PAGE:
BRUSSELS, ARMENPRESS. Ambassador of Armenia to Belgium and Head of the Mission of Armenia to the European Union Anna Aghadjanian has lauded the very high-level political dialogue between Armenia and Belgium.
In an interview to ARMENPRESS ahead of the Belgian Foreign Minister Hadja Lahbib’s visit to Armenia, Ambassador Aghadjanian spoke about the current relations between the two countries and the areas with potential for cooperation.
Lately, Armenia and the region have been under the focus of the EU and its member states, and Belgium’s decision to open an embassy in Armenia attests to that.
“Currently there is a rather high-level political dialogue. The Belgian side has been displaying active interest for us in the recent period,” the Ambassador told ARMENPRESS Brussels correspondent Lilit Gasparyan.
Belgian Foreign Minister Hadja Lahbib’s visit to Armenia aims at boosting ties, she said.
“The main goal of the visit is to boost relations, further develop political dialogue and identify new areas of cooperation. A delegation of the Belgian chamber of commerce plans to carry out an exploratory visit to Armenia in October. In a sense, Minister Lahbib’s visit will lay the political foundation for trade-economic relations. Now Belgium is very interested in the region. In the past they used to say ‘we are part of the EU stance, we don’t have an individual stance, we are not making statements’. But the opening of an embassy in Armenia is a serious signal, especially given that in the past years they were saying that they don’t have material resources and are forced to shut down embassies. But I have to emphasize that Lahbib played a very serious role in the decision to open an embassy of Belgium in Armenia,” the Armenian Ambassador said.
“I think the decision on opening an embassy is a result of treating the region more seriously and willingness to be involved in processes, a result of understanding that Armenia could be a foothold in the region,” she added.
Noting Belgium’s recognition of the Armenian Genocide not only on the legislative level but also the executive, the Armenian Ambassador said that Belgium had the courage to do so in person of the then-Prime Minister Charles Michel.
“Now we can say the same about the Artsakh conflict. The federal and regional parliaments and the Senate were very active during the war, they adopted serious resolutions, an urgent resolution was adopted regarding the return of prisoners of war. Last year, the friendship group visited Armenia days after the Azerbaijani military invasion into Armenia. Member of Parliament George Dallemagne visited Armenia and Artsakh during the war. There’s been attention for Artsakh at least during my tenure,” the Ambassador added, lauding the Belgian government officials for their willingness to be informed in detail on Artsakh.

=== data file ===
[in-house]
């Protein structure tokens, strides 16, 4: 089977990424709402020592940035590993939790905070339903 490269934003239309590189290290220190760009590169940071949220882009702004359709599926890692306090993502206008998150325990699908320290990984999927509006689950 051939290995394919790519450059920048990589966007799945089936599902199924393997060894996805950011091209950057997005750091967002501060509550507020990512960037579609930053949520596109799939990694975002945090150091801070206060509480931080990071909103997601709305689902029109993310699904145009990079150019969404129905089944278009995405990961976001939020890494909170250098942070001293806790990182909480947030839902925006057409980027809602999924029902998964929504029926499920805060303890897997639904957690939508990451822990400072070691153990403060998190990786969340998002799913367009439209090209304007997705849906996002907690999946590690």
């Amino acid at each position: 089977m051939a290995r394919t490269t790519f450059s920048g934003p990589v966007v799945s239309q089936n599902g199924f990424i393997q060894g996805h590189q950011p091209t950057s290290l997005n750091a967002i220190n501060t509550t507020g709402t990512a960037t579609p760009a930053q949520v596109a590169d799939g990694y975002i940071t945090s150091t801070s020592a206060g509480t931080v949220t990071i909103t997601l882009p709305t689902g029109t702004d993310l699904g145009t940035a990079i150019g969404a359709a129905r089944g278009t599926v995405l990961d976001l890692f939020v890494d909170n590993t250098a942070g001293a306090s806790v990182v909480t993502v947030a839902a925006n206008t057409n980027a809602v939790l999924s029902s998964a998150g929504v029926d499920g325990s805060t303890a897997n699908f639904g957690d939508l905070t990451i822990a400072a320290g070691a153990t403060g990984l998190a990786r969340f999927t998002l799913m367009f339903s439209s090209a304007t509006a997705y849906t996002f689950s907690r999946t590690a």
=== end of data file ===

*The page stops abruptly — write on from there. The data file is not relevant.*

A month after the 2020 war ended, the Belgian foreign ministry donated a serious sum of money to the Zinvori Tun (Soldier’s Home) Rehabilitation Center to support the recovery of Armenian war veterans, in what the ambassador commended as a “very beautiful and touching” gesture. Belgian Foreign Minister Hadja Lahbib will visit the Soldier’s Home during her upcoming trip.
Noting the great potential for cooperation in the political and economic areas, Ambassador Aghadjanian said that areas of potential partnership in economy include IT, services, high-tech agriculture, pharmaceuticals and other sectors.
Aghadjanian’s term as Ambassador will end in September.
Asked on the difficulties and challenges during her tenure, she said: “For many years we were viewed as a pro-Russian country, a country depending on Russia. Set aside whether or not this is justified. But this has become a stereotypical viewpoint in the EU, also due to the fact that we did not sign the EU Association Agreement in the last moment. Naturally, this had its reasons, but it’s not up to me to judge. But that was a ‘disaster’ for a European politician thinking within a clearly defined circle, like, ‘look they went to the Russians, they are bad, they are pro-Russian’. However, when we look at our cooperation objectively, it has always been very broad. In some areas we were even ahead of some other countries who are considered to be closer to the EU. But since we’ve never expressed ourselves against Russia, we’ve been perceived as a country depending on Russia. Our serious reforms helped us for the EU to try and break this stereotype of Armenia not having chosen the European path. Some lawmakers who used to criticize us claiming that we were not democratic are today calling for helping Armenia because it is advancing on the path of democracy. This is the most important assessment for me. On the other hand, the fact that our region wasn’t a priority for the EU was a challenge. The approaches changed when the war in Ukraine began, and now our region is more important for the EU. I have to mention that the EU itself is in a difficult condition today. Virtually all financial resources are directed to Ukraine, and if they find some resource for us today, we should appreciate it. We must also appreciate that parallel with the issue of Ukraine, which is of principled importance for the EU, the EU is dealing with our region and conflicts. It’s not up to us to assess whether it’s done good or bad. In the recent weeks, there’s been significant ‘enough is enough’ approach by the Europeans, referring to Azerbaijan having gone too far. Somethings we’ve been saying, but they wouldn’t believe. We were warning that Azerbaijan will start a war, they were telling us not to overreact and exaggerate. Now we’ve come to a point when they are trying to speak in a strict language.”